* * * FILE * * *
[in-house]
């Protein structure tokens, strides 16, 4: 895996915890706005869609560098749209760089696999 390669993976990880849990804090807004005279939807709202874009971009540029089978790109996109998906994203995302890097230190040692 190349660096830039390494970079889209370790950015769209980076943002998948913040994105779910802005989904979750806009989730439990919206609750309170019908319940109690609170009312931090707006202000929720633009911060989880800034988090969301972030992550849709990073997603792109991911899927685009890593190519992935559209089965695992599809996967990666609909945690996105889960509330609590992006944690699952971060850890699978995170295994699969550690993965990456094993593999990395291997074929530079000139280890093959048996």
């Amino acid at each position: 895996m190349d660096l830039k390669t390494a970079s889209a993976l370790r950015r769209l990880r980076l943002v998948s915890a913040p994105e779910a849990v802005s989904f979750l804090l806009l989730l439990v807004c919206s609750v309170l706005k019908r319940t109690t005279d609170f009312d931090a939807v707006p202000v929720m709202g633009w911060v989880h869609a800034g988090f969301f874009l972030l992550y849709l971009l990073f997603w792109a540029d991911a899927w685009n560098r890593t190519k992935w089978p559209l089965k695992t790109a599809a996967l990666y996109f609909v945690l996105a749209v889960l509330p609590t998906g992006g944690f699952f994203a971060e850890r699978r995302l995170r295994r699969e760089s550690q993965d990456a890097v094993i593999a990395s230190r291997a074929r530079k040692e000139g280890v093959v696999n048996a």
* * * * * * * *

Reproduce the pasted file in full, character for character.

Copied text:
[in-house]
């Protein structure tokens, strides 16, 4: 895996915890706005869609560098749209760089696999 390669993976990880849990804090807004005279939807709202874009971009540029089978790109996109998906994203995302890097230190040692 190349660096830039390494970079889209370790950015769209980076943002998948913040994105779910802005989904979750806009989730439990919206609750309170019908319940109690609170009312931090707006202000929720633009911060989880800034988090969301972030992550849709990073997603792109991911899927685009890593190519992935559209089965695992599809996967990666609909945690996105889960509330609590992006944690699952971060850890699978995170295994699969550690993965990456094993593999990395291997074929530079000139280890093959048996």
């Amino acid at each position: 895996m190349d660096l830039k390669t390494a970079s889209a993976l370790r950015r769209l990880r980076l943002v998948s915890a913040p994105e779910a849990v802005s989904f979750l804090l806009l989730l439990v807004c919206s609750v309170l706005k019908r319940t109690t005279d609170f009312d931090a939807v707006p202000v929720m709202g633009w911060v989880h869609a800034g988090f969301f874009l972030l992550y849709l971009l990073f997603w792109a540029d991911a899927w685009n560098r890593t190519k992935w089978p559209l089965k695992t790109a599809a996967l990666y996109f609909v945690l996105a749209v889960l509330p609590t998906g992006g944690f699952f994203a971060e850890r699978r995302l995170r295994r699969e760089s550690q993965d990456a890097v094993i593999a990395s230190r291997a074929r530079k040692e000139g280890v093959v696999n048996a």